The d.c. voltage level or command signal appearing on line 110 in response to reception of the continuous or carrier wave signal is utilized to operate means for reducing the width of the stimulating pulses and, hence, the energy thereof produced by pacer 10' to test the stimulation safety margin. In preferred form, the means for reducing the stimulating pulse width includes a semiconductor switch in the form of field effect transistor 120 having base, source and drain terminals 121-123, respectively, and a capacitor 125 connected in series between capacitor and winding 17 of transformer 16'. Transistor switch 120 is connected in controlled relation to the output of branch 108, in particular, transistor base terminal 121 is connected through a lead 126 to lead 110. Transistor switch 120 is connected in controlling relation to capacitor 125, in particular leads 127 and 128 connect the source and drain terminals 127 and 128 of transistor 120 in parallel with capacitor 125. An isolating resistor 129 can be included across the terminals 127, 128 of transistor switch 120.
In response to the presence of a dc. voltage level or command signal on line 110, transistor 120 is rendered non-conducting thereby removing the short circuit from capacitor 125 and effectively reducing the capacitive portion of the timing means for pacer 10'. The relative magnitudes of capacitor 15 and 125 are selected to provide a reduction in the pacer pulse width by a factor of about 30 percent when transistor 120 is rendered conducting. If the patient still follows the pacer at this reduced energy pulse level, it may safely be assumed that an adequate safety margin exists and that pacer replacement can be deferred pending another such examination. In other words, the pacer battery and electrode condition can be assumed adequate. For a more detailed description of the construction and operation of a circuit wherein the capacitive portion of the timing means is reduced in response to the operation of a semiconductor switch reference can be made to my issued US. Pat. No. 3,618,615, is-
sued Nov. 9, 1971 and entitled SELF-CHECKING CARDIAC PACEMAKER.
The stimulation safety margin of a pacer such as that indicated at 10 can be tested with a high degree of precision and control as a result of the stimulating pulse energy reduction by means of pulse width reduction. The fact that such testing can be initiated and controlled externally of the body, i.e. by transmitter 100, of course obviates the need to perform any surgery on the patient.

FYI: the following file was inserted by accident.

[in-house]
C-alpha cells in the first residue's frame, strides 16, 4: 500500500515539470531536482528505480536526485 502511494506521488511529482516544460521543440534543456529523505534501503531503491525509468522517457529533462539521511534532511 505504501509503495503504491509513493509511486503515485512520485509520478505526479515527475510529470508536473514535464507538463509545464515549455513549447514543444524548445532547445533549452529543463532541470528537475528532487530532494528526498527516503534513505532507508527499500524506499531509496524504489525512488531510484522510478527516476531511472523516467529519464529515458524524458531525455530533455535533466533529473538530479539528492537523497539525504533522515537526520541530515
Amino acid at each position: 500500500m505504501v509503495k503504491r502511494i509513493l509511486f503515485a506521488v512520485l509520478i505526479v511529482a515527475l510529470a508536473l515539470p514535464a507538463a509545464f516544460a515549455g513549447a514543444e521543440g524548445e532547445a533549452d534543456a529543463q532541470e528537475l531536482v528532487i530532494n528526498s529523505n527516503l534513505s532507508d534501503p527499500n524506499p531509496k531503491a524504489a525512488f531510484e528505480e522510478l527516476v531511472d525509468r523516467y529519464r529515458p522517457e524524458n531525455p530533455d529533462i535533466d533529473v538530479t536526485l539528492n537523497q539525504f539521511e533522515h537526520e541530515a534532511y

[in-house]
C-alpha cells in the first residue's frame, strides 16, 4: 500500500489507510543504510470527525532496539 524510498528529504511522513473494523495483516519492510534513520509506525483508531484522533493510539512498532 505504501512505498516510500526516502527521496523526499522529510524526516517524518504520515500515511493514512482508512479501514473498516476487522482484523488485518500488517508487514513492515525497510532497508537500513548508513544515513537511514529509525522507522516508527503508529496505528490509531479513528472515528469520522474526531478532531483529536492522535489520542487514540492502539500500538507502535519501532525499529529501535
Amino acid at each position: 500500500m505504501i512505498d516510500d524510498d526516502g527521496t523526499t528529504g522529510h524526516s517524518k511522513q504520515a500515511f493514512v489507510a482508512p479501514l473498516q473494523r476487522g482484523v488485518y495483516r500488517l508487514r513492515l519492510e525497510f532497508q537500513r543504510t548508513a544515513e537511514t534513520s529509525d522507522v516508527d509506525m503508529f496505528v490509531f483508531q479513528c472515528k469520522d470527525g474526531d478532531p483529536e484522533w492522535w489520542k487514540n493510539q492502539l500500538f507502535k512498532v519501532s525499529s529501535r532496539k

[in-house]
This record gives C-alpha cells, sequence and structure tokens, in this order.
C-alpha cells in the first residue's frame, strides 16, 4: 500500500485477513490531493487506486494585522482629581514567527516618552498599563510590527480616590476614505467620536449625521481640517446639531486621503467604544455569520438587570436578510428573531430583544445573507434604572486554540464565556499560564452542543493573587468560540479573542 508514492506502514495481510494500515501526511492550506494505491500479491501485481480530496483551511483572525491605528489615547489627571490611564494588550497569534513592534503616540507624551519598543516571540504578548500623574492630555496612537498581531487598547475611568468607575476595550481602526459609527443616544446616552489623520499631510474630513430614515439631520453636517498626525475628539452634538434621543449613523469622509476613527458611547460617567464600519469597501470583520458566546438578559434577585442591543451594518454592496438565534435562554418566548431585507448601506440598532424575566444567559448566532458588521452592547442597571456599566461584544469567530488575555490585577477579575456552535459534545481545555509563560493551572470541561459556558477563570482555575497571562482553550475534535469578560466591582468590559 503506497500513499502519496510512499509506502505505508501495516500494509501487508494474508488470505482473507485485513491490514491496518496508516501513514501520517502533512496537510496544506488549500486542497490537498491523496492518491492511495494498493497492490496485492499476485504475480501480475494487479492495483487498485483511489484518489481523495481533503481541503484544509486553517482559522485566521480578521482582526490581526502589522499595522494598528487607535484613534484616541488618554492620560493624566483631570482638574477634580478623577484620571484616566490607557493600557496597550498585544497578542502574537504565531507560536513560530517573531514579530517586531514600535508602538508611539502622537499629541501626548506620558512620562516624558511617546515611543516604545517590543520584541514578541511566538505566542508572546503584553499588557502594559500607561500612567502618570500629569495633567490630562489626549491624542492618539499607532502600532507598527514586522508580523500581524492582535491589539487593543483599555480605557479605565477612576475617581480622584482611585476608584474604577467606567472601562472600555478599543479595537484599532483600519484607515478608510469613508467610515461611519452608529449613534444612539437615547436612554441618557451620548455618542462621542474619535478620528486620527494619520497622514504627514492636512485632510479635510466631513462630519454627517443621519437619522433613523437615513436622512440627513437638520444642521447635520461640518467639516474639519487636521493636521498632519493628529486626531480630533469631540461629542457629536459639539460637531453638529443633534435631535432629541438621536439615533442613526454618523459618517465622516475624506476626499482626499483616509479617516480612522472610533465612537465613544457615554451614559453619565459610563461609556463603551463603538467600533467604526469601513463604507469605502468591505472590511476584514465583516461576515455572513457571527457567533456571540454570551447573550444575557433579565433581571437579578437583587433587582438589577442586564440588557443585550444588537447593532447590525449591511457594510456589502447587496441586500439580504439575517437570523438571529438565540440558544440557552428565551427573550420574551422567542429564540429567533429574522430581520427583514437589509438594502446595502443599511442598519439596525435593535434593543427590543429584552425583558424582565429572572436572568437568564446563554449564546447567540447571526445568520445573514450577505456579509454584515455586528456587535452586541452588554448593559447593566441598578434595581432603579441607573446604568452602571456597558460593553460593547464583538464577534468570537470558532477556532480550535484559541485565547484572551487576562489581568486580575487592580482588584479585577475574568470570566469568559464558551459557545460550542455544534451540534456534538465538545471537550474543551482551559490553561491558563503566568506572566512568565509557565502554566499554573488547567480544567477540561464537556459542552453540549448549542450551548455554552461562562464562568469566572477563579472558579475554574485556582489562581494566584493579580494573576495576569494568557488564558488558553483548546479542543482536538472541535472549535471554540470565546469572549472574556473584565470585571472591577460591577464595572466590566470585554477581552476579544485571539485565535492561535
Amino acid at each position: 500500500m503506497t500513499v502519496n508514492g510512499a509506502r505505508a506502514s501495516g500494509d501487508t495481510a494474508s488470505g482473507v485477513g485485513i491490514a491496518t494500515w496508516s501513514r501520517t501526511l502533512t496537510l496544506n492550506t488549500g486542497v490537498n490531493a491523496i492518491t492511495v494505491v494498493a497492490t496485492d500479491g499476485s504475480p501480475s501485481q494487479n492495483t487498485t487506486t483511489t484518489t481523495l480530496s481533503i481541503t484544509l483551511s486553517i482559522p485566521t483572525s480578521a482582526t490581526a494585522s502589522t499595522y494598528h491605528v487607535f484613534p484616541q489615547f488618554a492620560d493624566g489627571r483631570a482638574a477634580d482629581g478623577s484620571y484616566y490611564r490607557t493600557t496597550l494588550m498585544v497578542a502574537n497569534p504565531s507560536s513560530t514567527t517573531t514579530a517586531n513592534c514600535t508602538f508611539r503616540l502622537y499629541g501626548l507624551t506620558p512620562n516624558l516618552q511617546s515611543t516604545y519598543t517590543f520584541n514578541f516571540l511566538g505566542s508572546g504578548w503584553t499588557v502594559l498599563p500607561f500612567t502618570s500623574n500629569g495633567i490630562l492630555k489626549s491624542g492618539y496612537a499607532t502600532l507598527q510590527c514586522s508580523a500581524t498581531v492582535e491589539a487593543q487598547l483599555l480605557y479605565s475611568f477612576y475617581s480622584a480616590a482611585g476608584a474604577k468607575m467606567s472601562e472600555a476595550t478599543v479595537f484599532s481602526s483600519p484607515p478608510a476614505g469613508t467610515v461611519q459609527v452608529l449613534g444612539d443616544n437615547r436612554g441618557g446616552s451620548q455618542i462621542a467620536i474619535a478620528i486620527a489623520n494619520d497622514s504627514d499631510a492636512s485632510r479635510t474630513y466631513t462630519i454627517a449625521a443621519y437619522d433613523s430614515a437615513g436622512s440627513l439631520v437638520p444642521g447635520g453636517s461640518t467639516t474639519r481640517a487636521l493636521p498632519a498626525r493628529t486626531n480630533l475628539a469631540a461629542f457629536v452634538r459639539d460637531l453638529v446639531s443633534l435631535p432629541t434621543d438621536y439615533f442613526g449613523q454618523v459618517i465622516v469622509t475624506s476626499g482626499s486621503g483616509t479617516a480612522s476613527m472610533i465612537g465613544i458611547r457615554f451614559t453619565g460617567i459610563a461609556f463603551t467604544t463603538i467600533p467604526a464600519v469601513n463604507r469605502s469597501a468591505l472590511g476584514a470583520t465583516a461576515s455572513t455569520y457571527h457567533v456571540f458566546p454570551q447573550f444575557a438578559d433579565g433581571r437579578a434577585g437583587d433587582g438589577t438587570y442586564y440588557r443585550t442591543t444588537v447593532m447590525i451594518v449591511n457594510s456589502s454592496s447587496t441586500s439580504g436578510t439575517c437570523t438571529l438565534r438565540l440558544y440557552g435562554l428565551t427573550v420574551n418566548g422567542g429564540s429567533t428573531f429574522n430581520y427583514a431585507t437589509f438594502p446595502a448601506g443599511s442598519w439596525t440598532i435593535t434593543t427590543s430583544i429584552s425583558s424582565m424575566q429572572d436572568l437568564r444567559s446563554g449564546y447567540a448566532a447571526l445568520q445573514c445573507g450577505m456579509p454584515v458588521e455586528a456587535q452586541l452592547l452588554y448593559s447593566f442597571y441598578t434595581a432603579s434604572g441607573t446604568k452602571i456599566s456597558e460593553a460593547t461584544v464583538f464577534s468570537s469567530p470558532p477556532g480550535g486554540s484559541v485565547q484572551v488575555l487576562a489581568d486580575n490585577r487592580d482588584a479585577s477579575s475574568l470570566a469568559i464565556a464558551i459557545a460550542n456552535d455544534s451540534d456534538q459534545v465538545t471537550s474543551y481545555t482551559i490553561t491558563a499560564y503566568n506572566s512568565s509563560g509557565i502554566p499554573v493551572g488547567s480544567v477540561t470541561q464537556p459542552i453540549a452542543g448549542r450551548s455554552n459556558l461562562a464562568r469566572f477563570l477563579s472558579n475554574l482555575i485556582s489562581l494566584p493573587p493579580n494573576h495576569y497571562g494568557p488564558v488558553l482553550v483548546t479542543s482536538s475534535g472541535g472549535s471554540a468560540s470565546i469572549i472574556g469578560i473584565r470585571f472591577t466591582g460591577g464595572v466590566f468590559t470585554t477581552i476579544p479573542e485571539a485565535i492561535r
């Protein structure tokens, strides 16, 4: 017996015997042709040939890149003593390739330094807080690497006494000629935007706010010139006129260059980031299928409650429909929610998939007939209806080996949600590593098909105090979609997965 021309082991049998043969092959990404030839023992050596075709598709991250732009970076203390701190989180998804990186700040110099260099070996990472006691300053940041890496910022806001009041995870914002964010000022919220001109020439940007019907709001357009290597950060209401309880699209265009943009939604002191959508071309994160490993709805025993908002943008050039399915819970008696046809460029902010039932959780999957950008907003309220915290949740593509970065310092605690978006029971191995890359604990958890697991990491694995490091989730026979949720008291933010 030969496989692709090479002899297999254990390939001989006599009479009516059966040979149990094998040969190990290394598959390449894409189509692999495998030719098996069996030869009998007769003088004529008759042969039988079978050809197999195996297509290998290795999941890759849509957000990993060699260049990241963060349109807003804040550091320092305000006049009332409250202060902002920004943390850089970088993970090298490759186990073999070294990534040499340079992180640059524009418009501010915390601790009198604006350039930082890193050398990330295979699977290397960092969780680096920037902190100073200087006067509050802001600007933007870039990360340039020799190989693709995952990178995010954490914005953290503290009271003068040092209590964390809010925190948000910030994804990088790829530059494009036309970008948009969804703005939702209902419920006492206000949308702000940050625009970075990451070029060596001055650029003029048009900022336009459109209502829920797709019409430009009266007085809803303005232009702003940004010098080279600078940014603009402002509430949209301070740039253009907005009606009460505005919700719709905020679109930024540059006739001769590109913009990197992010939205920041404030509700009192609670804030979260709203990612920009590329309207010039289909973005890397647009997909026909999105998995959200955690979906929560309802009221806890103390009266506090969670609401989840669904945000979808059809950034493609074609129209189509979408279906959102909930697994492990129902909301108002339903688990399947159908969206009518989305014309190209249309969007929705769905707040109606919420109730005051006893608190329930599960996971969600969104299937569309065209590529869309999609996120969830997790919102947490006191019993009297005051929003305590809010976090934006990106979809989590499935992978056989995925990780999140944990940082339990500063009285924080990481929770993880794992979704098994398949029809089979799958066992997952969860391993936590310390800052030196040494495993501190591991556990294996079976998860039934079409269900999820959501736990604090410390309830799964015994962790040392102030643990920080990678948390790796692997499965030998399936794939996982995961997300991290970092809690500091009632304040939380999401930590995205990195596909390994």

The dc. voltage level or command signal appearing on line also can be utilized to detect whether an adequate R-wave sensitivity safety margin remains. According to a preferred mode of the present invention this is accomplished by reducing the gain of the R-wave amplifier in the demand pacer and observing the patients response to that reduction. Referring to FIG. 2, the gain of amplifier 25' is reduced in the present instance by increasing the magnitude of the impedance in the output circuit thereof. To this end, a resistor is connected in series between capacitor 27 and ground. A semiconductor switching means in the form of field effect transistor 131 is connected in controlled relation to the output of branch 108 and in controlling relation to resistor 130. In particular, base terminal 132 of transistor 131 isconnected through a lead 133 to lead 110. The source and drain terminals 134 and 135, respectively, of transistor 131 are connected in parallel with resistor 130. i
In the absence of a signal on line 110, transistor 131 is conducting, placing a short circuit across resistor 130. When the continuous or carrier wave signal is radiated from transmitter 100, resulting in a dc. voltage level or command signal on line 1 10, transistor 131 is turned off thereby adding resistor 130 in series with capacitor 27', degeneratively decreasing the gain of amplifier 25'. The gain of the R-wave amplifier of pacer l0 accordingly is reduced.
Thus, in response to the generation of a continuous carrier wave signal from transmitter 100, it can be determined whether pacer 10' has an adequate stimulation safety margin and an adequate R-wave sensitivity safety margin. If the stimulation safety margin is inadequate, the patient will not respond to the reduced energy stimulating pulses. If the R-wave sensitivity safety margin is inadequate, the patient would revert to an ideoventricular mode and escape from the demand mode.
As in the embodiment of FIG. 1, the control means shown in FIG. 2 can be implanted in the body of the patient with the pacer and operated externally of the body by transmitter 100, in which case the control means would be encased in a suitable enveloping material such as that employed for implanted cardiac pacers.
It is therefore apparent that the present invention accomplishes its intended objects. The remotely-operated control of the present invention can be used advantageously in conjunction with an implanted cardiac pacer of the demand type to temporarily accelerate or decelerate the rate of pulse generation and to permit a determination of whether the pacer is working properly in the demand mode. In addition, a determination can be made whether the pacer has an adequate stimulation safety margin and an adequate R-wave sensitivity safety factor. All this can be done in a manner obviating the need for surgical intervention. While several specific embodiments of the present invention have been described in detail, this has been done by way of illustration without thought of limitation.
l. A remotely-operated control for an electrical pulse generating means of the type including an oscillator portion providing output pulses at a free-running rate and control means operatively connected to said oscillator portion for causing generation of output pulses at a different rate, said remotely-operated control comprising: